How Does Potassium Affect High Blood Pressure?

Potassium's ability to lower blood pressure is often ignored

Bananas
melecis/iStock

Hypertension, (or abnormally high blood pressure) is one of the most commonly prevalent chronic diseases. It is therefore also a public-health problem. As per the Centers for Disease Control (CDC), prevalence of hypertension among U.S. adults aged 18 and over was as high as 29.1 percent in 2011–2012. Globally, the overall prevalence of raised blood pressure in adults aged 25 and over was around 40 percent in 2008.

Persistently high blood pressure has grave consequences, leading to an increased risk of stroke, heart attack, kidney failure, etc. Treatment of high blood pressure is an ever-evolving field, an endeavor that started about a century ago.

A Brief History of Hypertension

It is hard to imagine that the modern technique of measuring blood pressure has only been around for a little over 100 years (when Dr. Kortokoff, a Russian surgeon, described the method in a single paragraph). While we could then measure blood pressure, no one really knew what a "normal" human blood pressure should be. Later, population-based studies were conducted to answer that question. With that knowledge came the realization that higher blood pressure could increase risk of heart and vascular disease.

Unfortunately, in the early 20th century, no good treatment existed for hypertension. Whatever little treatment strategies existed sound almost medieval and barbaric by today's standards.

These included bloodletting by phlebotomy, or even cutting out someone's kidneys to bring blood pressure down. In fact, severely elevated blood pressure was even referred to as malignant hypertension, the word malignant suggesting a prognosis as bad as cancer.

Modern Treatments for High Blood Pressure

Today, physicians no longer need to play vampire to treat their patients' high blood pressure.

This is partly due to our improved understanding of the physiology of human blood pressure and the impact of external factors like diet (which includes electrolytes like sodium, potassium, etc). Like many problems though, the more we learn, the more questions crop up.

So, the average person might make the mistake of thinking that the modern doctor has perfected the art and science of treating high blood pressure. Yet, even today, treatment of hypertension and how to approach the problem still remains a matter of intense research and debate. One only needs to look at multiple guidelines published by organizations around the world telling the average physician when and how to treat high blood pressure. Each claims to be the last word on the subject; that is, until the next guideline comes out. One of the common guidelines used in the U.S. by physicians for treating hypertension is something called the Joint National Committee (JNC) guidelines.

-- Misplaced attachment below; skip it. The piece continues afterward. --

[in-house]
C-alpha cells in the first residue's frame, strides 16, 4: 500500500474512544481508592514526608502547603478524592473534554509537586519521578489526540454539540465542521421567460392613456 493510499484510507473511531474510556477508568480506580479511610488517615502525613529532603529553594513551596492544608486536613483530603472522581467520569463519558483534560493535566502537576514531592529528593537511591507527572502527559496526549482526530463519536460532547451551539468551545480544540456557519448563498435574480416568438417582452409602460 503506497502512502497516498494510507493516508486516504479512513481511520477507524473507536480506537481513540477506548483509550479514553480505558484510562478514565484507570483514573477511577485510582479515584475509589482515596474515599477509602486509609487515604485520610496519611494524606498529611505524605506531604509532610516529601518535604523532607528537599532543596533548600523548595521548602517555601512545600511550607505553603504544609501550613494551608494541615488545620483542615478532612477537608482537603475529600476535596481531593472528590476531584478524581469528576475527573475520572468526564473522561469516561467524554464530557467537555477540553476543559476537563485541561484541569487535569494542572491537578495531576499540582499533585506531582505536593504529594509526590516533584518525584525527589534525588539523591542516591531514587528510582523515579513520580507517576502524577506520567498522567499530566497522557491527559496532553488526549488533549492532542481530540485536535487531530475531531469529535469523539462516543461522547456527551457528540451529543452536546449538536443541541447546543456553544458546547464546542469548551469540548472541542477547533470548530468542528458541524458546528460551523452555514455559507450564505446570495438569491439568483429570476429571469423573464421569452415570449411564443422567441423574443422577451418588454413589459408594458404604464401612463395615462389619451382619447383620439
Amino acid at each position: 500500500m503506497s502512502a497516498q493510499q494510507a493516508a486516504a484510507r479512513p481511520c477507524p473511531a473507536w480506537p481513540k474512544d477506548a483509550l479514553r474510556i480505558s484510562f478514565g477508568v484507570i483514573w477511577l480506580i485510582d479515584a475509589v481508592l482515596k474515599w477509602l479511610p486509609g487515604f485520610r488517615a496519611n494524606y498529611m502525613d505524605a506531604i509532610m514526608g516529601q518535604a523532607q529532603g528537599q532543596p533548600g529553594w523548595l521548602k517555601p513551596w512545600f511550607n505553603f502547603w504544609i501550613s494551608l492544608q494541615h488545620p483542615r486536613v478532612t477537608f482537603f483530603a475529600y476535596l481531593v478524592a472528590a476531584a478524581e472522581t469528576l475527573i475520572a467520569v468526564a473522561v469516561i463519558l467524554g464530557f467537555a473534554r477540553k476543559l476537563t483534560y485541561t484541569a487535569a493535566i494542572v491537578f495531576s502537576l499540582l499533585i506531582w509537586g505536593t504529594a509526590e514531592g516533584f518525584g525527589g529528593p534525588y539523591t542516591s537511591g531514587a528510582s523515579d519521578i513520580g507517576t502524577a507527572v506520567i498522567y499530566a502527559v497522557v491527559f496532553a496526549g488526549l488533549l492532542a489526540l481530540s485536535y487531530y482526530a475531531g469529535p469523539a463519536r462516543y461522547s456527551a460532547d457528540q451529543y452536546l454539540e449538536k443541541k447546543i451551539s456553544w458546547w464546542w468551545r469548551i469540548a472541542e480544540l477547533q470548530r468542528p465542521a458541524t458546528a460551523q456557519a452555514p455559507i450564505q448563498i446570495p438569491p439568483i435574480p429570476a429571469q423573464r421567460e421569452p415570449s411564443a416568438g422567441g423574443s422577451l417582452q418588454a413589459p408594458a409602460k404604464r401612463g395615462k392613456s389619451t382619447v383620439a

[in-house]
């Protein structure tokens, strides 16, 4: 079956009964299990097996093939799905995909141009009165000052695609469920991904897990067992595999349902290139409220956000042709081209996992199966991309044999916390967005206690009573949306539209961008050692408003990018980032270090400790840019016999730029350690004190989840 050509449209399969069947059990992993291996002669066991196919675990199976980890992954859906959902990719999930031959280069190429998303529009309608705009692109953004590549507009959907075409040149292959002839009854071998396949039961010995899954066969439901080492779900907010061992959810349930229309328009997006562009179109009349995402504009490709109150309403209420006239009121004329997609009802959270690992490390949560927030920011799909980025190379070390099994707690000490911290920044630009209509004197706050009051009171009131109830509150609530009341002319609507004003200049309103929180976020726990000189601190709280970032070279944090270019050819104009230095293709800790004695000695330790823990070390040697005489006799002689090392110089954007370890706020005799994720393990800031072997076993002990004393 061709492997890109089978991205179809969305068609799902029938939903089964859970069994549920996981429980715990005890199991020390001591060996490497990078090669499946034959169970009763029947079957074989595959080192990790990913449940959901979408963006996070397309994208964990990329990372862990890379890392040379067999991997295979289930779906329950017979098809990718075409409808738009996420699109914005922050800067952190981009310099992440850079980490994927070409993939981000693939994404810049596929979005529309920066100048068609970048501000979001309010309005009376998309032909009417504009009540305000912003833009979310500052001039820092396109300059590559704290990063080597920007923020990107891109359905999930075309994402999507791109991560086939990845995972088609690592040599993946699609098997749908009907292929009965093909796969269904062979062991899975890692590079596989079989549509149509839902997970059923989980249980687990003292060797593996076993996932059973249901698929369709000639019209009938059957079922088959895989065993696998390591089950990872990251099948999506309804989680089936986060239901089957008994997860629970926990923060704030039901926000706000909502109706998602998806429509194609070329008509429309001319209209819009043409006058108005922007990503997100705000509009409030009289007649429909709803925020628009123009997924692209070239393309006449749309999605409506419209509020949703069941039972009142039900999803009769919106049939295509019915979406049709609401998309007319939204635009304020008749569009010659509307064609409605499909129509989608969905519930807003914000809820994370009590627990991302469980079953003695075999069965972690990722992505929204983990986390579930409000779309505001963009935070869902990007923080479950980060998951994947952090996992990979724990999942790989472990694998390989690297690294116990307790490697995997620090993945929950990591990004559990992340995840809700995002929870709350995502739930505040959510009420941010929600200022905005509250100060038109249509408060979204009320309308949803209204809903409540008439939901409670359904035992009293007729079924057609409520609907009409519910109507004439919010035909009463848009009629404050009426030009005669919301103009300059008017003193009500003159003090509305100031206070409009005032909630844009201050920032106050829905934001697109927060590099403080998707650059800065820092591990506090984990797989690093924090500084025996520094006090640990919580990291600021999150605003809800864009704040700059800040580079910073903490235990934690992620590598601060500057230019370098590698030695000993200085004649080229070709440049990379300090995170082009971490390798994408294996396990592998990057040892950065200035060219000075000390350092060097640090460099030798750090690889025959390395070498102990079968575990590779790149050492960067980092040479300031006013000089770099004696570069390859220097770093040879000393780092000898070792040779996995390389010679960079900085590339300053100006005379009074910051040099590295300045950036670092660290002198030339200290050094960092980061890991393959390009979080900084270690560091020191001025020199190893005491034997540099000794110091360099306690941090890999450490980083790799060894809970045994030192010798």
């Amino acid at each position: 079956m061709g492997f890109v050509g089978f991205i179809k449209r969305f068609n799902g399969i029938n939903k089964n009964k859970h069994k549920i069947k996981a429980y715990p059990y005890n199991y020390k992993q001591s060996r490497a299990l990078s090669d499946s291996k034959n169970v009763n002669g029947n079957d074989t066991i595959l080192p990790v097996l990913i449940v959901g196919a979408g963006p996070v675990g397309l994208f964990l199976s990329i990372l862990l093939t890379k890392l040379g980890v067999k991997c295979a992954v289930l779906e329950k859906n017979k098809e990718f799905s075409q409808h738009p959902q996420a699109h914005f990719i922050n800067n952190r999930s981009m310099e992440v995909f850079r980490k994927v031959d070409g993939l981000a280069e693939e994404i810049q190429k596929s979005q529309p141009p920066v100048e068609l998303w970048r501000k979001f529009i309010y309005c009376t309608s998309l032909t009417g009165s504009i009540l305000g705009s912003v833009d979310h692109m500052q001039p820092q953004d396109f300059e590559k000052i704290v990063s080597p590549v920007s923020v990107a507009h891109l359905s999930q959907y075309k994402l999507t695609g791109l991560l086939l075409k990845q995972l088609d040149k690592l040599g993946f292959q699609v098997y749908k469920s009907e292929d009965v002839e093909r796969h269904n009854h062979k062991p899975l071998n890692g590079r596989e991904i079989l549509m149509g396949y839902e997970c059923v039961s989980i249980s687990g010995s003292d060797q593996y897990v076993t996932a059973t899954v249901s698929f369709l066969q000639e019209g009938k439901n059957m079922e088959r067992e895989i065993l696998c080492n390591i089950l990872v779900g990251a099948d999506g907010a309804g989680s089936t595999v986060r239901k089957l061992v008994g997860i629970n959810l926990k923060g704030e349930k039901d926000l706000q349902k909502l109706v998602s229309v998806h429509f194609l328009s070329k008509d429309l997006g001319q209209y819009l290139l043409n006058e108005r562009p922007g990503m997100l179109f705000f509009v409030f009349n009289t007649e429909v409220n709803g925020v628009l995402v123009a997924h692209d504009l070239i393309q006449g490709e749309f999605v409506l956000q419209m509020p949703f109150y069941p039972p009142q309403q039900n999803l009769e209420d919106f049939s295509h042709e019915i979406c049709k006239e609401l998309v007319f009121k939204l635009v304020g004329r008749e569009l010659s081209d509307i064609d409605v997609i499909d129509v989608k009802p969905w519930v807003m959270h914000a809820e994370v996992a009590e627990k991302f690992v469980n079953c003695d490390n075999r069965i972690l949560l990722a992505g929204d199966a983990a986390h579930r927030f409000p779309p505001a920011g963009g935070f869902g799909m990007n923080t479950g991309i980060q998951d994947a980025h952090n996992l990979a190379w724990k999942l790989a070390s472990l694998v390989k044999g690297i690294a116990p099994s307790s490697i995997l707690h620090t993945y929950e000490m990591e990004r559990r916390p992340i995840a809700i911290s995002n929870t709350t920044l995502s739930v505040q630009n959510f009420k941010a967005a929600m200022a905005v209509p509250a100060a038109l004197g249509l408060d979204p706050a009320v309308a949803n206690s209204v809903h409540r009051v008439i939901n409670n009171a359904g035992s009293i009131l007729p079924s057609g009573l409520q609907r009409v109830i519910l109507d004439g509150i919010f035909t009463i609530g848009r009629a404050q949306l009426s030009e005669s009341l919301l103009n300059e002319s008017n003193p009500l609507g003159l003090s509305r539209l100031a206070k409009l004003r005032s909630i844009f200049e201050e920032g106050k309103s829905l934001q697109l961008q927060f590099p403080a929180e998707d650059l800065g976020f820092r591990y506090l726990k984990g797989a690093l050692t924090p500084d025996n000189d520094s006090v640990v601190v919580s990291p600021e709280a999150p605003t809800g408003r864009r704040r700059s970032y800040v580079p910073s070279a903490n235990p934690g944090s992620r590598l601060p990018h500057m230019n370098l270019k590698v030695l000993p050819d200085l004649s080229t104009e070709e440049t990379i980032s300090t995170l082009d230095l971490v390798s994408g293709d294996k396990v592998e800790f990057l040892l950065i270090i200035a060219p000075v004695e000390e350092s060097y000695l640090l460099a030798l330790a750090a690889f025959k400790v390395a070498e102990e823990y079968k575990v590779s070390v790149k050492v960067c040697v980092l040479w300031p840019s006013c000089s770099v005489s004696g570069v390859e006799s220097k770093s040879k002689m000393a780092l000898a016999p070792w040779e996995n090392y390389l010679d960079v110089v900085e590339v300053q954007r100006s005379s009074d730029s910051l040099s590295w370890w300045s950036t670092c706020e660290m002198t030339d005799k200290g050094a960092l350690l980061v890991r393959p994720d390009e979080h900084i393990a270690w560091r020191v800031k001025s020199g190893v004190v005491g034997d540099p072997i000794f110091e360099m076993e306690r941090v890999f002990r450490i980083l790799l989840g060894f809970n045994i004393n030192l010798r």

How Is Blood Pressure Regulated?

Before we understand the role of potassium in regulating blood pressure, it is important to have an overview of exactly how our body's "thermostat" for blood pressure works. This thermostat involves a complex coordination of mechanisms regulated by our nervous system, the kidneys, the endocrine system which makes hormones, the heart, our blood vessels, the amount of fluid running in the blood vessels, our electrolyte levels, and more.

For something that seems as trivial (as when you say, "my blood pressure runs 120/80"), it is fascinating to realize how this ultra-complex mechanism needs to be working in perfect coordination every second of our lives to keep our blood pressure running just where it should be.

Electrolytes and Hypertension: Potassium

When it comes to electrolytes and blood pressure, most physicians and even the average person usually understands the role of sodium. Patients are bombarded with messages about cutting their sodium intake, and rightfully so. Unfortunately, not enough emphasis is given during the course of a clinical discussion about the beneficial role of potassium on blood pressure.